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FRANKLIN, JOHN HOPE (1915–2009).

Historian John Hope Franklin was born in Rentiesville, Oklahoma, on January 2, 1915, to Buck Colbert and Mollie Parker Franklin. The family moved to Tulsa in 1925, and young Franklin attended public schools, graduating from Booker T. Washington High School. His father was a pioneer African American attorney in Tulsa. Franklin received a bachelor of arts degree in 1935 from Fisk University in Nashville, Tennessee. He then received a master's degree and Ph.D. in history from Harvard University in 1936 and 1941, respectively.

Franklin has had a distinguished career as a historian and educator. He has served as professor at Fisk University, Saint Augustine's College (Raleigh, North Carolina), North Carolina Central University (Durham), and Howard University (Washington, D.C.). Subsequently, he chaired the Department of History at Brooklyn College and has been John Matthews Manly Distinguished Service Professor of History at the University of Chicago, James B. Duke Professor of History at Duke University, Fulbright Professor in Australia, and Pitt Professor of American History and Institutions at Cambridge University, England. He also served as visiting professor at Harvard University, the University of Wisconsin, Cornell University, the University of California at Berkeley, and the University of Hawaii. In 1997 and 1998 he chaired the Advisory Board of the President's Initiative on Race. He has been active in civic and professional life for more than sixty years.

Franklin is the former president of the Southern Historical Association, the Organization of American Historians, the American Studies Association, the American Historical Association, and the National Society of Phi Beta Kappa. His many awards include a Presidential Medal of Freedom (1995), the Jefferson Medal of the Council for Advancement and Support of Education (1984), the Clarence Holte Literary Prize (1985), the Jefferson Medal of the American Philosophical Society, and the National Endowment for Humanities Charles Frankel Award (presented by President William J. Clinton in 1993). He has been inducted into the Oklahoma Hall of Fame (1978) and the Afro-American Hall of Fame (Ntu Art Association, 1984). Other honors include the Peggy V. Helmerich Distinguished Author Award (Tulsa Library Trust, 1997), the Arrell Gibson Lifetime Achievement Award (1996), the Lincoln Prize for the book Runaway Slaves: Rebels on the Plantation (2000), and the Harold Washington Literary Award (2000). He holds more than 130 honorary doctorates.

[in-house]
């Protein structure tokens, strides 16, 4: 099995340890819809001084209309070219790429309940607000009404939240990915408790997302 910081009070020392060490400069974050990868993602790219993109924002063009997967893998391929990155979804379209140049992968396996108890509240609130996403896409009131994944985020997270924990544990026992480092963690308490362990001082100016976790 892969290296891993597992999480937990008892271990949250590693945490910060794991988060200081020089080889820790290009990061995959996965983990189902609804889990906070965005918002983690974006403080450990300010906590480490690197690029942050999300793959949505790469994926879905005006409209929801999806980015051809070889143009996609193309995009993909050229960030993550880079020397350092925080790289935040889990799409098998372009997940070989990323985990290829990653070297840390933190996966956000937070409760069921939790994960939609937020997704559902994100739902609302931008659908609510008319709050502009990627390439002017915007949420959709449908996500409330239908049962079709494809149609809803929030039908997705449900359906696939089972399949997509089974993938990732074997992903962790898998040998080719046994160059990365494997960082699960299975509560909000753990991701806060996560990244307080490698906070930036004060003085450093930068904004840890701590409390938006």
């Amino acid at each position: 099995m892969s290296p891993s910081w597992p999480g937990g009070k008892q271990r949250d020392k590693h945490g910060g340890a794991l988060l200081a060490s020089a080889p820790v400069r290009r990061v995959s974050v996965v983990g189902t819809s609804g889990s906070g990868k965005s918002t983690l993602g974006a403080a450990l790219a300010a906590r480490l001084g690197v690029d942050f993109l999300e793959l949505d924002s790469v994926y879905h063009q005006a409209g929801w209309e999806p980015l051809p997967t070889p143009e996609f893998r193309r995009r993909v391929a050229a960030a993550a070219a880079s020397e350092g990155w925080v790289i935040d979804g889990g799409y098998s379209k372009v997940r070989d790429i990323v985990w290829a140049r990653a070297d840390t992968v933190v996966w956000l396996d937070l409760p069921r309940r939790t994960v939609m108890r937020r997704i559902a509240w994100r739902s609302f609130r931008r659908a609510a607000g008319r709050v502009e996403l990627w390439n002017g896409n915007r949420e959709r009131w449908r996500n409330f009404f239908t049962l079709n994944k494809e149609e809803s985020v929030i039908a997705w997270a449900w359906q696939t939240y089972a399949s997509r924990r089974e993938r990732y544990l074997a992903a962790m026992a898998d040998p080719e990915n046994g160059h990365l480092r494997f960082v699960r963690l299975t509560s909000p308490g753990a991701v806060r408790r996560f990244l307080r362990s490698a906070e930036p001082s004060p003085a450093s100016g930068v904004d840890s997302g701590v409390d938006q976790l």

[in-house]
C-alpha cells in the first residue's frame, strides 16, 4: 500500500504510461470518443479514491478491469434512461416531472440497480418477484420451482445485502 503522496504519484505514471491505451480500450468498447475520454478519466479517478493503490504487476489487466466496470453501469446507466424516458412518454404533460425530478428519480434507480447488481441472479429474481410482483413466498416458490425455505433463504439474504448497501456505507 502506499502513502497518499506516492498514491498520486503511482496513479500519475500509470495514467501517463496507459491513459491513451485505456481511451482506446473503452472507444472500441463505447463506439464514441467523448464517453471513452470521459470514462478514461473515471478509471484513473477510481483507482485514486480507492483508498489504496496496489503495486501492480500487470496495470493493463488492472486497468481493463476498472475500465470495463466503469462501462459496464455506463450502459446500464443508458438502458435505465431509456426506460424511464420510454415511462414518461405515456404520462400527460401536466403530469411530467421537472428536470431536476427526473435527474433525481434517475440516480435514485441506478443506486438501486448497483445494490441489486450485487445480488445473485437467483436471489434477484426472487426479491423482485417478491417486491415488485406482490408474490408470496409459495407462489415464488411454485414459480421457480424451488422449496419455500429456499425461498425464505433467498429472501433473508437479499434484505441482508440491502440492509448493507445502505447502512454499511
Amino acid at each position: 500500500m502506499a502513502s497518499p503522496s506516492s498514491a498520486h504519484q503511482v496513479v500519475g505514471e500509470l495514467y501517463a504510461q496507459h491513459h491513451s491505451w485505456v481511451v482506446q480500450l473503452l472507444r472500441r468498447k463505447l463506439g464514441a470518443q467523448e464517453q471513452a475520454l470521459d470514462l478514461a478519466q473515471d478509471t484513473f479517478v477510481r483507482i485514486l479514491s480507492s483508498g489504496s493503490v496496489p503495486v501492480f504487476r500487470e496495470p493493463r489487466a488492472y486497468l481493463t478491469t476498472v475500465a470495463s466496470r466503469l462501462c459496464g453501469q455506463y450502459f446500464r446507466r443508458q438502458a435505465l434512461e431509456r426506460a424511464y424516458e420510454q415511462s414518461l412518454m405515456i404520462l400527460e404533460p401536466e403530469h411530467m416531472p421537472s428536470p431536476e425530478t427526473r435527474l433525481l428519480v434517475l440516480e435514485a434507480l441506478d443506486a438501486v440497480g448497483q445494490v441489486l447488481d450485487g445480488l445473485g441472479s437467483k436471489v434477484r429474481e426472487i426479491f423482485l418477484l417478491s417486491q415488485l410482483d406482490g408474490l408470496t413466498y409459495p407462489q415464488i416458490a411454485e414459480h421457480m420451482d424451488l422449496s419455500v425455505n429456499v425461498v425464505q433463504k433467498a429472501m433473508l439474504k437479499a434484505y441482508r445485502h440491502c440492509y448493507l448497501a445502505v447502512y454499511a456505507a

Among the books written or edited by Franklin are The Free Negro in North Carolina, 1790–1860 (1943), From Slavery to Freedom: A History of American Negroes (1947), The Militant South, 1800–1860 (1956), Reconstruction after the Civil War (1961), The Emancipation Proclamation (1963), Color and Race (1969), Racial Equality in America (1976), George Washington Williams: A Biography (1985), Race and History, Selected Essays (1989), The Color Line: Legacy for the Twenty-First Century (1993), and My Life and an Era: The Autobiography of Buck Colbert Franklin (edited by John Hope Franklin and John Whittington Franklin, 1997).

Franklin and Aurelia Whittington of Goldsboro, North Carolina, were married on June 11, 1940, and to this marriage, one son, John Whittington, was born. Mrs. Franklin died in 1999. John Hope Franklin died on March 25, 2009.

Hannah Atkins

See also: AFRICAN AMERICANS, SLAVERY

Bibliography

Jimmie Lewis Franklin, Journey Toward Hope: A History of Blacks in Oklahoma (Norman: University of Oklahoma Press, 1982).

Eddie Faye Gates, They Came Searching: How Blacks Sought The Promised Land in Tulsa (Austin, Tex.: Eakin Press, 1997).

Kaye Teall, Black History in Oklahoma: A Resource Book (Oklahoma City: Oklahoma City Public Schools, 1971). Tulsa (Oklahoma) Eagle, 16 March 2000.

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The following (as per The Chicago Manual of Style, 16th edition) is the preferred citation for articles:
Hannah Atkins, "Franklin, John Hope," The Encyclopedia of Oklahoma History and Culture, www.okhistory.org (accessed December 12, 2017).

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